Replacing the ITEAD Sonoff firmware

About a week ago I received a ITEAD Sonoff, which is a nifty little device, for the surprisingly low price of only $4.85 (currently typing, normal price $6).


There are two versions, one with and one without RF, I went for the one without, because I will only be using it over WiFi.

Why the Sonoff?

The Sonoff isn’t the first of its kind on the market, so why this, and not one of the other?

The choice of this all comes down to how much control you want to have over your items, and how much you want others to just take care of it for you. As default the Sonoff comes pre-loaded with firmware, and can be controlled from a smartphone from the app for it. This is pretty much the same deal with other devices on the market, but with the Sonoff you are able to take it a step further.

Inside the Sonoff, there is an ESP8266 hidden, and this takes care of everything, and any one spending just a few minutes on this blog, have most likely found this IC mentioned at least once already. Not only does it have a chip easy to program, ITEAD was also nice enough to break the pins out, needed for flashing it. And this is exactly what I am about to do!

Lets flash!

Before ordering the Sonoff, I had been doing a bit of reading on how to flash it, and found it very confusing, but I ordered it, and hoped it would all make sense when I could actually look at it, sadly, it was just as confusing after getting it. So instead I closed all the pages, and decided to give it a shot myself, and it turned out to be simpler than I thought.

2016-05-22 14.13.54


Before doing anything, disconnect the Sonoff from mains.

First thing you need to do, is to solder a header to the 1×5 row of holes.

These go to the TX and RX pins on the ESP8266, and are also used to provide 3v3 and GND to run the circuit.

Then it should look something like on the picture above.

The connection closest to the button at the top, is 3v3, underneth TX, then RX and last GND. The last connection is not one we are going to use for this.

To attach the programmer, first make sure it is set to 3V3, then connect it as following:

Programmer Sonoff (counting from top to bottom)
3V3 1
TX 2 (RX)
RX 3 (TX)

Then hold the button down on the Sonoff, and attach the programmer to your computer. Holding the button down while applying power to the ESP8266 will bring it into flash mode, which will allow you to put new firmware onto it.

My choice was to put NodeMCU onto it, which went without a hitch.

Pin functions

After having put another firmware onto the ESP8266, we would probably want to be able to control the relay again, and for that we need the pin number.

Function GPIO NodeMCU
Button 0 3
Relay 12 6
Green LED 13 7
Spare (pin 5) 14 5

The LED on the board is actually a red/green bi-color led, but the red side is only connected to the RF module, which in my version isn’t mounted.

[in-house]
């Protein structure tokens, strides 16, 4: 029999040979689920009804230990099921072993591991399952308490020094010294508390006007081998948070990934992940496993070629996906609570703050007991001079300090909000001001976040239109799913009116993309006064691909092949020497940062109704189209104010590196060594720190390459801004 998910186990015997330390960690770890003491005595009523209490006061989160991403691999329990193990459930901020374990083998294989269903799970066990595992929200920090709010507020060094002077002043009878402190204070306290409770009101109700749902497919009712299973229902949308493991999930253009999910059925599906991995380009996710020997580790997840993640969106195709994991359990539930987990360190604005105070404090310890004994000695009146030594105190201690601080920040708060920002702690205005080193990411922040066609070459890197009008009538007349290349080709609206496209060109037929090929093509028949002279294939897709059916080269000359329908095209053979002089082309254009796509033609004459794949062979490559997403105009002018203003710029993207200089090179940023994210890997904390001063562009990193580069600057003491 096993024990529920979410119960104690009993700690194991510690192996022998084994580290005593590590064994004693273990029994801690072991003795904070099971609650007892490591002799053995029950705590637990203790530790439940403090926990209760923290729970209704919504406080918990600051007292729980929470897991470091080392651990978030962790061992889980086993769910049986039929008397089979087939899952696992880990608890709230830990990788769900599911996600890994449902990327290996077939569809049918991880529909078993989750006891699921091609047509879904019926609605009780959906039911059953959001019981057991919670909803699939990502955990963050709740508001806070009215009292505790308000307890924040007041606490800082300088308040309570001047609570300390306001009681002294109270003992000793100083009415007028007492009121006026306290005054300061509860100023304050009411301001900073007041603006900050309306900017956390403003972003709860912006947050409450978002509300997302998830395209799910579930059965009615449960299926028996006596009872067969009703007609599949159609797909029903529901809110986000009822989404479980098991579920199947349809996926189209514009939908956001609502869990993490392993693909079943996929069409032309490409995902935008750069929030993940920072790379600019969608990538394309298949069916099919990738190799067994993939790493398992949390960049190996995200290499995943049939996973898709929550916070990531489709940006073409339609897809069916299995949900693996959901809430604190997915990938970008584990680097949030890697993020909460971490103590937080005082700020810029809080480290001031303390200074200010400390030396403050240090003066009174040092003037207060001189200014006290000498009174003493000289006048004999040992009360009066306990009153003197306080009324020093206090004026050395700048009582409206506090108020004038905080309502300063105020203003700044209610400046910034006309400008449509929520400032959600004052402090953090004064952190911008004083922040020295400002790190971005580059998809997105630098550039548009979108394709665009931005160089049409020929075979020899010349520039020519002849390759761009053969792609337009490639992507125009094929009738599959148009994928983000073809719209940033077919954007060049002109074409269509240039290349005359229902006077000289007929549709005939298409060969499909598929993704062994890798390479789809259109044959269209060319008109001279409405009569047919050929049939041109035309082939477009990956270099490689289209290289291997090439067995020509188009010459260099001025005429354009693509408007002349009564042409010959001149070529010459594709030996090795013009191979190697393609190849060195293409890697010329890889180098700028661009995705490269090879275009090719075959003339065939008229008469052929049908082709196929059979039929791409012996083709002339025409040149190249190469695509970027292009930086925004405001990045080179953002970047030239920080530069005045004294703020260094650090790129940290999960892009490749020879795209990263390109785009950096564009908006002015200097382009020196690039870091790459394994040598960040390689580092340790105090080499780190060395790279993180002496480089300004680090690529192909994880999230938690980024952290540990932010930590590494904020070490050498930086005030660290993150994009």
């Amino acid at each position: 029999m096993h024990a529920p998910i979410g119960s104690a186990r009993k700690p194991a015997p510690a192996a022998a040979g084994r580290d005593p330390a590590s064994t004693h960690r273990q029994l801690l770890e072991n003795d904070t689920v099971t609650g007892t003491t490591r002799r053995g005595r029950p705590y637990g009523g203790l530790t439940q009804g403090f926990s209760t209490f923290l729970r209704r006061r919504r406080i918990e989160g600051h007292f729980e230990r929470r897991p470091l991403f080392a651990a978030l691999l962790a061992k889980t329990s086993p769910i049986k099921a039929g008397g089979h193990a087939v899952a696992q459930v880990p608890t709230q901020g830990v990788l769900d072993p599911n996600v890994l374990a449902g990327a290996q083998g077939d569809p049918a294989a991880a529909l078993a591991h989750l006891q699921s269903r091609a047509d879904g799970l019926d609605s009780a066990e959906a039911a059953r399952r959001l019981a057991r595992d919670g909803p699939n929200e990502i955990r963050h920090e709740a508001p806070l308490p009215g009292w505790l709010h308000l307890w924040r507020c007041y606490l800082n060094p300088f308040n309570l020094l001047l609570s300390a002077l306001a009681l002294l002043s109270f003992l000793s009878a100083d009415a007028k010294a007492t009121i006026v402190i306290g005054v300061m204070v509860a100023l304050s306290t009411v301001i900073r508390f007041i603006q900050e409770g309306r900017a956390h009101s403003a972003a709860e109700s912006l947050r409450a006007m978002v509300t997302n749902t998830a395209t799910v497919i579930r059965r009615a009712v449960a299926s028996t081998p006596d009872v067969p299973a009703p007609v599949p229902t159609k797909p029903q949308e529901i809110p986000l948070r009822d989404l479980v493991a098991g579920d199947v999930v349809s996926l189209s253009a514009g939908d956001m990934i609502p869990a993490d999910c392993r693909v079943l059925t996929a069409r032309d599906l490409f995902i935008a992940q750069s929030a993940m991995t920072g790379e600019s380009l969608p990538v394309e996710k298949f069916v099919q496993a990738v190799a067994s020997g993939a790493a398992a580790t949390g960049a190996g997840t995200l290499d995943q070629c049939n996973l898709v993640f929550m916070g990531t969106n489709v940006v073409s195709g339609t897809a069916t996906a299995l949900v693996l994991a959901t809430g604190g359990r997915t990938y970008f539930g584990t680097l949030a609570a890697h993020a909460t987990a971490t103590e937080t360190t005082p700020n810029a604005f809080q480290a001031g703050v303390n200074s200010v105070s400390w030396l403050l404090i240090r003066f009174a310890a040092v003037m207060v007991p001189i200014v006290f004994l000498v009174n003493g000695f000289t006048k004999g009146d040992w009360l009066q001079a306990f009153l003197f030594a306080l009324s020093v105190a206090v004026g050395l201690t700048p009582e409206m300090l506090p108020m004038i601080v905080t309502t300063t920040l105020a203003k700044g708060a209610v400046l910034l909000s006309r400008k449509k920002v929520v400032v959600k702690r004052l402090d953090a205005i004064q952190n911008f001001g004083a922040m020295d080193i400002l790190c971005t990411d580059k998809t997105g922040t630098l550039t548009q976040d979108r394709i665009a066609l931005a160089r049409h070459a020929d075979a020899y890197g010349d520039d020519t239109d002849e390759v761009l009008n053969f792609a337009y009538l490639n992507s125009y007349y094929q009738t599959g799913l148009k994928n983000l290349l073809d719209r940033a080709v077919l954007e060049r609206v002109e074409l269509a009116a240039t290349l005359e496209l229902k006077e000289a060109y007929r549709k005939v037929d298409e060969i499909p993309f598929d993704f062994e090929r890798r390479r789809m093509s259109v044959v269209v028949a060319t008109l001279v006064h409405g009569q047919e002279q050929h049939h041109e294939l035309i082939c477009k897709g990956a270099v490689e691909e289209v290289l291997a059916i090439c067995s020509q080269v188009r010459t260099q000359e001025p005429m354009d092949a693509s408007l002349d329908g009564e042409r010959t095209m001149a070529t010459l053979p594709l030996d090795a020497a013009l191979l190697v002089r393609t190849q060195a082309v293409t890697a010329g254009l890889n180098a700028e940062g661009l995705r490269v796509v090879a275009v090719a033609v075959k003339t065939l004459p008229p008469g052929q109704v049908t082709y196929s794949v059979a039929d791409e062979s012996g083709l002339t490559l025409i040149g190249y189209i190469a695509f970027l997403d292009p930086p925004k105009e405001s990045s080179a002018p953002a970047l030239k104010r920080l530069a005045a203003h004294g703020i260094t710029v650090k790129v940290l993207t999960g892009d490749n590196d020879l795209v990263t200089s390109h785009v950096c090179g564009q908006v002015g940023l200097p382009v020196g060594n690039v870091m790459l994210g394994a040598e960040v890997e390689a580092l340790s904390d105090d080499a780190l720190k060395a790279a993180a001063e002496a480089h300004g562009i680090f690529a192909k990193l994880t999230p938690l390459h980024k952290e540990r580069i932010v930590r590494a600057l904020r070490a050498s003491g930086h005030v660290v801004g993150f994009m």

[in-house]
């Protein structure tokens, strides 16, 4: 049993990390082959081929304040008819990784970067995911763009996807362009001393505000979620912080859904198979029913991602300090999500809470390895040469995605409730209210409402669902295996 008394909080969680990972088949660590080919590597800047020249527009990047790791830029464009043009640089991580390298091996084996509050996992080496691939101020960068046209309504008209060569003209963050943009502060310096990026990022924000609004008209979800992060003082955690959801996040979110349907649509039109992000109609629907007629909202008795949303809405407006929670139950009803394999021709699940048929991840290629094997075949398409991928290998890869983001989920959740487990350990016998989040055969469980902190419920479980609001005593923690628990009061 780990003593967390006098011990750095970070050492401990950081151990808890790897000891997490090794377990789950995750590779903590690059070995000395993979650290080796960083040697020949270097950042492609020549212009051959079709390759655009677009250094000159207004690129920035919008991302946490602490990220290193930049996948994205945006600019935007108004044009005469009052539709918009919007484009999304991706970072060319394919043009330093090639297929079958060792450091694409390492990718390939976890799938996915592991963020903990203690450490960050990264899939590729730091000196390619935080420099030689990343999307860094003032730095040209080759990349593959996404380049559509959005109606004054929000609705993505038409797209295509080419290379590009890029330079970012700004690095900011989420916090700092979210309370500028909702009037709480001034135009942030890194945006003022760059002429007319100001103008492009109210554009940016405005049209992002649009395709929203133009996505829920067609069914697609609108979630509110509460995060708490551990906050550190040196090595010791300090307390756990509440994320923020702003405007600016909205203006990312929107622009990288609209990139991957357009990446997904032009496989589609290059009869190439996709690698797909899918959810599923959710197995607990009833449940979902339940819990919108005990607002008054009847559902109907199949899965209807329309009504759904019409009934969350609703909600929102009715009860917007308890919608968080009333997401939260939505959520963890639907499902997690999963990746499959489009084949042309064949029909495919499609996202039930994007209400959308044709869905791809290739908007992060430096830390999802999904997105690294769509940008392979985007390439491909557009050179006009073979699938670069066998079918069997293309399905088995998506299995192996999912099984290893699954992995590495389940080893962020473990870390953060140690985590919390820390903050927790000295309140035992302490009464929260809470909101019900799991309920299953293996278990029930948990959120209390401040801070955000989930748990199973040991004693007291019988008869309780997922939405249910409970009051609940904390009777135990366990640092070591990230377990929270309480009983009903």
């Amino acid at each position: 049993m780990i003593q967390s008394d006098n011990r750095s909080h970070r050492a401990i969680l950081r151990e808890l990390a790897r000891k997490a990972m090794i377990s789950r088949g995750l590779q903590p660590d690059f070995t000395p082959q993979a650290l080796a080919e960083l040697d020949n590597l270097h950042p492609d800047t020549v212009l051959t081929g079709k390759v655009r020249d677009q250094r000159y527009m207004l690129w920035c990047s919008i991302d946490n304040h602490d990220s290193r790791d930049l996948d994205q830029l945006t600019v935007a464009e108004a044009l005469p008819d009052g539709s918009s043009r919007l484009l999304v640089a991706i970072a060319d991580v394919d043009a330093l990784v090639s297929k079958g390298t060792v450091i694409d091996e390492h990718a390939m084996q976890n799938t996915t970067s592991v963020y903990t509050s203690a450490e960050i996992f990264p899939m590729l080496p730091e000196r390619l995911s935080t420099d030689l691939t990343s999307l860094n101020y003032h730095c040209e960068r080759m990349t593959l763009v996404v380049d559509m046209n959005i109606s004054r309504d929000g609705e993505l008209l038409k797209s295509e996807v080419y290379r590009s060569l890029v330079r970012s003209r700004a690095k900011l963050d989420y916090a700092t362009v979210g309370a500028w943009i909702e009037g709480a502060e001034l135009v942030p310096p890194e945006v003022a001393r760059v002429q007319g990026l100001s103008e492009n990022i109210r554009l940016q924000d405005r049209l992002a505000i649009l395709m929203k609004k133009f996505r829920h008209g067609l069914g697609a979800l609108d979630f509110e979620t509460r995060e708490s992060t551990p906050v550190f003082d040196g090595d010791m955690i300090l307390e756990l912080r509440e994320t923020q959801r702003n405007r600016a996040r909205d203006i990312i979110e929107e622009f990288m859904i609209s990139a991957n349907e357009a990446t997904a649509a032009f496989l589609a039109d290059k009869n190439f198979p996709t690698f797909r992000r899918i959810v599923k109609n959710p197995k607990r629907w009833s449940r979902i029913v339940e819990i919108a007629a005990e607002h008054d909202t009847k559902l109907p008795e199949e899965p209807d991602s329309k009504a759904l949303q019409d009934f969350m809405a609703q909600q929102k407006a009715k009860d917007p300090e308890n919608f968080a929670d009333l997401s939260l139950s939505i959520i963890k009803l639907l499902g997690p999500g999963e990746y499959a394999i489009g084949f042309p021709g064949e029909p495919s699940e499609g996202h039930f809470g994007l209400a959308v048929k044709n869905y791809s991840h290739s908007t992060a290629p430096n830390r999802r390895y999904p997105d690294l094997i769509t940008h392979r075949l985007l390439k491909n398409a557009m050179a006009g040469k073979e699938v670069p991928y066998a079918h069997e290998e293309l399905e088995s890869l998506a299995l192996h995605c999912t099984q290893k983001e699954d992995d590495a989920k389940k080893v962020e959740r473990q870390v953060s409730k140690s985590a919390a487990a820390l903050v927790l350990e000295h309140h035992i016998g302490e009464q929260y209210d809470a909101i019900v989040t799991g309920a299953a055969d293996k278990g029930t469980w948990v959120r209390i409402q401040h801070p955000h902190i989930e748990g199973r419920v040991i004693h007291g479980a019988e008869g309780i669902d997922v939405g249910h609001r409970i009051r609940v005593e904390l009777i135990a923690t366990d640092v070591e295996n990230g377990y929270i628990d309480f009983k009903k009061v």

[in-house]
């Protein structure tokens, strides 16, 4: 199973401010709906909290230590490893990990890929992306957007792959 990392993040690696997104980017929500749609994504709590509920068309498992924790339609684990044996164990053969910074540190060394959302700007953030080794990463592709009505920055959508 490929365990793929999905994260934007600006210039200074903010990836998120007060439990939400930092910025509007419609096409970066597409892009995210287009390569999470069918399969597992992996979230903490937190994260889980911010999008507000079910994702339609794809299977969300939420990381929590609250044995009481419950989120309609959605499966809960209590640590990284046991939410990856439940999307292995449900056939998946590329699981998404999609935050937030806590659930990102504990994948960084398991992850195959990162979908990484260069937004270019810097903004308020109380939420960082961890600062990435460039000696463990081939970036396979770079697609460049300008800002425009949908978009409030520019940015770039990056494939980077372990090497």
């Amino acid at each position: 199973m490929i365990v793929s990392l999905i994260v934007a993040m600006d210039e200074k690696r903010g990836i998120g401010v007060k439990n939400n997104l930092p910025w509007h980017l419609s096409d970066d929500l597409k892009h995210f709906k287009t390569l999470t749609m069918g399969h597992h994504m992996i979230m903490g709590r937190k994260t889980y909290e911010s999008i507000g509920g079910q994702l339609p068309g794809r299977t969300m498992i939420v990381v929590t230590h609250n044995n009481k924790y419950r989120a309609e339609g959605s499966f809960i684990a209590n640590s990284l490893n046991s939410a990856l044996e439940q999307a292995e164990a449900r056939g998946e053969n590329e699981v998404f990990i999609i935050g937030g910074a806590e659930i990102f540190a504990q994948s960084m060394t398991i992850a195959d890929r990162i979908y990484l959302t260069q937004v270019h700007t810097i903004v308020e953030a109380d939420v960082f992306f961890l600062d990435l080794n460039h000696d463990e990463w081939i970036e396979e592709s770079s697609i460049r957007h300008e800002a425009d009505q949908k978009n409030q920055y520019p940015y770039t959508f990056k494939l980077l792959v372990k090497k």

My code

After putting NodeMCU on mine, I modified some of my old code to match the pins on the Sonoff. This code will make it connect to a MQTT borker, turn the relay on and off, flash the led on activity, and allow the button on the Sonoff to act as a toggle switch for the relay too.

-- Timers
-- 0 = WiFi status + mqtt connect
-- 1 = MQTT offline
-- 2 = Free
-- 3 = Free
-- 4 = Free
-- 5 = MQTT activity
-- 6 = Button debounce

mqttBroker = ""
mqttUser = "none"
mqttPass = "none"


wifi.sta.config ("SSID", "PASSKEY")

-- Pin which the relay is connected to
relayPin = 6
gpio.mode(relayPin, gpio.OUTPUT)
gpio.write(relayPin, gpio.LOW)

-- Connected to switch with internal pullup enabled
buttonPin = 3
buttonDebounce = 250
gpio.mode(buttonPin, gpio.INPUT, gpio.PULLUP)

-- MQTT led
gpio.mode(mqttLed, gpio.OUTPUT)
gpio.write(mqttLed, gpio.HIGH)

-- Make a short flash with the led on MQTT activity
function mqttAct()
	if ( == 1) then gpio.write(mqttLed, gpio.HIGH) end
	gpio.write(mqttLed, gpio.LOW)
	tmr.alarm(5, 50, 0, function() gpio.write(mqttLed, gpio.HIGH) end)

m = mqtt.Client("Sonoff-" .. deviceID, 180, mqttUser, mqttPass)
m:lwt("/lwt", "Sonoff " .. deviceID, 0, 0)
m:on("offline", function(con)
	ip = wifi.sta.getip()
	print ("MQTT reconnecting to " .. mqttBroker .. " from " .. ip)
    tmr.alarm(1, 10000, 0, function()

-- Pin to toggle the status
buttondebounced = 0
gpio.trig(buttonPin, "down",function (level)
	if (buttondebounced == 0) then
		buttondebounced = 1
		tmr.alarm(6, buttonDebounce, 0, function() buttondebounced = 0; end)
		--Change the state
		if ( == 1) then
			gpio.write(relayPin, gpio.LOW)
			print("Was on, turning off")
			gpio.write(relayPin, gpio.HIGH)
			print("Was off, turning on")

-- Update status to MQTT
function mqtt_update()
	if ( == 0) then
		m:publish("/home/".. roomID .."/" .. deviceID .. "/state","OFF",0,0)
		m:publish("/home/".. roomID .."/" .. deviceID .. "/state","ON",0,0)
-- On publish message receive event
m:on("message", function(conn, topic, data)
    print("Recieved:" .. topic .. ":" .. data)
		if (data=="ON") then
		print("Enabling Output")
		gpio.write(relayPin, gpio.HIGH)
	elseif (data=="OFF") then
		print("Disabling Output")
		gpio.write(relayPin, gpio.LOW)
		print("Invalid command (" .. data .. ")")

-- Subscribe to MQTT
function mqtt_sub()
	m:subscribe("/home/".. roomID .."/" .. deviceID,0, function(conn)
		print("MQTT subscribed to /home/".. roomID .."/" .. deviceID)

tmr.alarm(0, 1000, 1, function()
	if wifi.sta.status() == 5 and wifi.sta.getip() ~= nil then	
		m:connect(mqttBroker, 1883, 0, function(conn)
			gpio.write(mqttLed, gpio.HIGH)
			print("MQTT connected to:" .. mqttBroker)
			mqtt_sub() -- run the subscription function

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